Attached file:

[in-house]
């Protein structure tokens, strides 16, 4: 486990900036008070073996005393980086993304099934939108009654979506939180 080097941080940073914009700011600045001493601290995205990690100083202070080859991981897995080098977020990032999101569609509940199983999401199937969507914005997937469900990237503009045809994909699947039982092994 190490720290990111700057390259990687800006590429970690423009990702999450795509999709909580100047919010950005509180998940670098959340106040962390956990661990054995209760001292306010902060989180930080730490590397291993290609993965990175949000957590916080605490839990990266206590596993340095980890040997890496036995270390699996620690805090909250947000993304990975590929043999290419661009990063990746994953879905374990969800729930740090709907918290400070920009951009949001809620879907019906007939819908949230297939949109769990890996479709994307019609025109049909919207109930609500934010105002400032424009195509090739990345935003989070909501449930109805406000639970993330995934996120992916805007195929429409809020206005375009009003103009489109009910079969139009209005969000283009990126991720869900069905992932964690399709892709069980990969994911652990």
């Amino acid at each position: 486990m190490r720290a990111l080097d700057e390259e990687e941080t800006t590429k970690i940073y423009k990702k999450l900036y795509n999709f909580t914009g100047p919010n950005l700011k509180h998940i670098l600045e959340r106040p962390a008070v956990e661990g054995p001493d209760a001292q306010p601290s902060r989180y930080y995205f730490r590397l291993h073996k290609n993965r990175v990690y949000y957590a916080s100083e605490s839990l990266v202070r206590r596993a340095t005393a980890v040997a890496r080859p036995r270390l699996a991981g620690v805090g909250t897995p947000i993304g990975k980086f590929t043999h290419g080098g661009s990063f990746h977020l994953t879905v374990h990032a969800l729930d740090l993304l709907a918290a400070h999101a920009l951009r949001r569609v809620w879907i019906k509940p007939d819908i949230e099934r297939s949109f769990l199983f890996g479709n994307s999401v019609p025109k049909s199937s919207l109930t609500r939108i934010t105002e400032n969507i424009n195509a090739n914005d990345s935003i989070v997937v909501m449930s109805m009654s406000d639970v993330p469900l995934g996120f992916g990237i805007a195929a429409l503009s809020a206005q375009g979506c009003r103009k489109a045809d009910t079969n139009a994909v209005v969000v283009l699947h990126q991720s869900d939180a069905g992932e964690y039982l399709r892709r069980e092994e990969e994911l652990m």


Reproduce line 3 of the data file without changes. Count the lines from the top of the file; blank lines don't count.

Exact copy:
């Amino acid at each position: 486990m190490r720290a990111l080097d700057e390259e990687e941080t800006t590429k970690i940073y423009k990702k999450l900036y795509n999709f909580t914009g100047p919010n950005l700011k509180h998940i670098l600045e959340r106040p962390a008070v956990e661990g054995p001493d209760a001292q306010p601290s902060r989180y930080y995205f730490r590397l291993h073996k290609n993965r990175v990690y949000y957590a916080s100083e605490s839990l990266v202070r206590r596993a340095t005393a980890v040997a890496r080859p036995r270390l699996a991981g620690v805090g909250t897995p947000i993304g990975k980086f590929t043999h290419g080098g661009s990063f990746h977020l994953t879905v374990h990032a969800l729930d740090l993304l709907a918290a400070h999101a920009l951009r949001r569609v809620w879907i019906k509940p007939d819908i949230e099934r297939s949109f769990l199983f890996g479709n994307s999401v019609p025109k049909s199937s919207l109930t609500r939108i934010t105002e400032n969507i424009n195509a090739n914005d990345s935003i989070v997937v909501m449930s109805m009654s406000d639970v993330p469900l995934g996120f992916g990237i805007a195929a429409l503009s809020a206005q375009g979506c009003r103009k489109a045809d009910t079969n139009a994909v209005v969000v283009l699947h990126q991720s869900d939180a069905g992932e964690y039982l399709r892709r069980e092994e990969e994911l652990m």